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Artworks that capture the beauty of nature fill Rab with joy

Rabs no fan of art galleries but he still appreciates beauty in art.
Rabs no fan of art galleries but he still appreciates beauty in art.

Here’s a little hobby I’ve developed, almost inadvertently: collecting art online. It started, like everything good, with The Lord of the Rings and other Tolkien books.

These books have sparked a massive catalogue of artworks based on the characters and scenes. I’m particularly fond of works by John Howe and Ted Nasmith, who have created hundreds of wonderful pictures.

Even more particularly, I like depictions of my heroes Beorn (who, as you know, can change shape into a bear) and Tom Bombadil (“a merry fellow; bright blue his jacket is and his boots are yellow”). But I also like representations of the bucolic Shire and of Rivendell and the Elves. Don’t judge me.

To my delight, I found you could copy internet images of the artworks, from Wikipedia (and Wikiart) or specialist art websites, and save them in your own computer files. Then you can fill your screen with the images and even zero in on detail. It really is marvellous.

Disturbingly enough, however, there is life beyond The Lord of the Rings. Randomly, I began to find artists with whom I was unfamiliar, painters of bucolic or small town or railway scenes, almost all of them English and from the first half of the 20th Century, before art and classical music went doolally.

If I had to pick one year in particular, there’s something about that warm, peaceful summer of 1939 that always attracts me. It was the calm before the storm, but the countryside seemed particularly beautiful, almost a last hurrah before, post-war, the process of large-scale monoculture began and hedgerows were ripped out.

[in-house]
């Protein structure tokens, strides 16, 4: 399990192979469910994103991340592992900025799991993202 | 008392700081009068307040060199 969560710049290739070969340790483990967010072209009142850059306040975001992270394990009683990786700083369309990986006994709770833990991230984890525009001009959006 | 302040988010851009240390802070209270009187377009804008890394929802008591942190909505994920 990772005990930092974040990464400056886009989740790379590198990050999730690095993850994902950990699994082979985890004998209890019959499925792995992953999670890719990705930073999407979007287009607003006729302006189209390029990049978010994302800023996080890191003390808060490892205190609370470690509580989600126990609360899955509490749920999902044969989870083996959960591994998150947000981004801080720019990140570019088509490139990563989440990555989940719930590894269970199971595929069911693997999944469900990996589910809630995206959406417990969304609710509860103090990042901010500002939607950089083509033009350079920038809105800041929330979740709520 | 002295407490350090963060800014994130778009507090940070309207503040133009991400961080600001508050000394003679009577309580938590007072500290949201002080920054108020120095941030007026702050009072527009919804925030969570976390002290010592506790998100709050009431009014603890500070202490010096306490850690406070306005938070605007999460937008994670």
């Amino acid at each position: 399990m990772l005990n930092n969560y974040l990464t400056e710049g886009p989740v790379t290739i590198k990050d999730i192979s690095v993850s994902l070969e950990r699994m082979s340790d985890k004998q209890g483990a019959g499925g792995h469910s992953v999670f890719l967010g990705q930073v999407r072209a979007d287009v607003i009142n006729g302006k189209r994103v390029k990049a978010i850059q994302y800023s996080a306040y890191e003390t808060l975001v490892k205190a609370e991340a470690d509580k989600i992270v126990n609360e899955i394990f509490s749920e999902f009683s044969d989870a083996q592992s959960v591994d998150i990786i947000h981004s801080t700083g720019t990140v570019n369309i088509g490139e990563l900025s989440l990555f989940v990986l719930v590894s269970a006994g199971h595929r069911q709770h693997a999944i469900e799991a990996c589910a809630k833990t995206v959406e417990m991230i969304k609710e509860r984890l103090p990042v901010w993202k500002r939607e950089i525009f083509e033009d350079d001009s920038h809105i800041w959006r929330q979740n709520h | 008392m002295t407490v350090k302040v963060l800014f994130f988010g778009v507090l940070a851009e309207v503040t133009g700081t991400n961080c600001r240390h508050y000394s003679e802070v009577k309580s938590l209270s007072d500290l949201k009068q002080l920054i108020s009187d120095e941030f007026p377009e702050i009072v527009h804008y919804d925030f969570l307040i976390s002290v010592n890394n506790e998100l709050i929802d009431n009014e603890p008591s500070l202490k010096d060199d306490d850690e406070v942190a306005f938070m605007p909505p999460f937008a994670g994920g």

JRR Tolkien.

Oddly enough, like another hero of mine, the nature poet John Clare, in the 18th and 19th Centuries I’d have passionately opposed the original border-hedging of fields in the “enclosure” movement, which put public land in private hands. It looks nice but was designed to keep people out. But, then, if you didn’t keep them out, how could anything grow? And, as I say, the patchwork mosaic looks pretty. Life is complicated.

And life is beautiful, at least as depicted by many artists, particularly their unassuming scenes of fields, woods, gardens, greenhouses, shop fronts, townscapes, signal boxes, cottages, chairs and picnic baskets. The artists I collect include Algernon Newton, David Gentleman, Ronald Lampitt, and William Ratcliffe. I also have a thing for the 19th and early 20th Century Swedish painters Carl Larsson and August Malmström, particularly the former’s colourful interiors before today’s clinical white-and-grey Scandi palaver.

A recent discovery has been Eric Ravilious, whose country scenes are a joy. There’s one on Wikiart of the RNAS Sick Bay at Dundee (1941) if anyone has a particular interest in that.

The beauty of all this art online is that you don’t have to leave the hoose for the scary ootside world. In particular, I’ve never been comfortable in art galleries: bit middle-class; not for the likes of me. I get worried that someone will start asking me questions.

That said, there’s still a place for art on one’s walls, and I’ve ordered a few prints for mine. You don’t want to do everything through a computer screen all the time and, perhaps in the middle of a busy or stressful day, noticing a lovely little artwork in passing can bring a brief flutter of joy.

More in this series:

Stepping out of the front door into a completely different world

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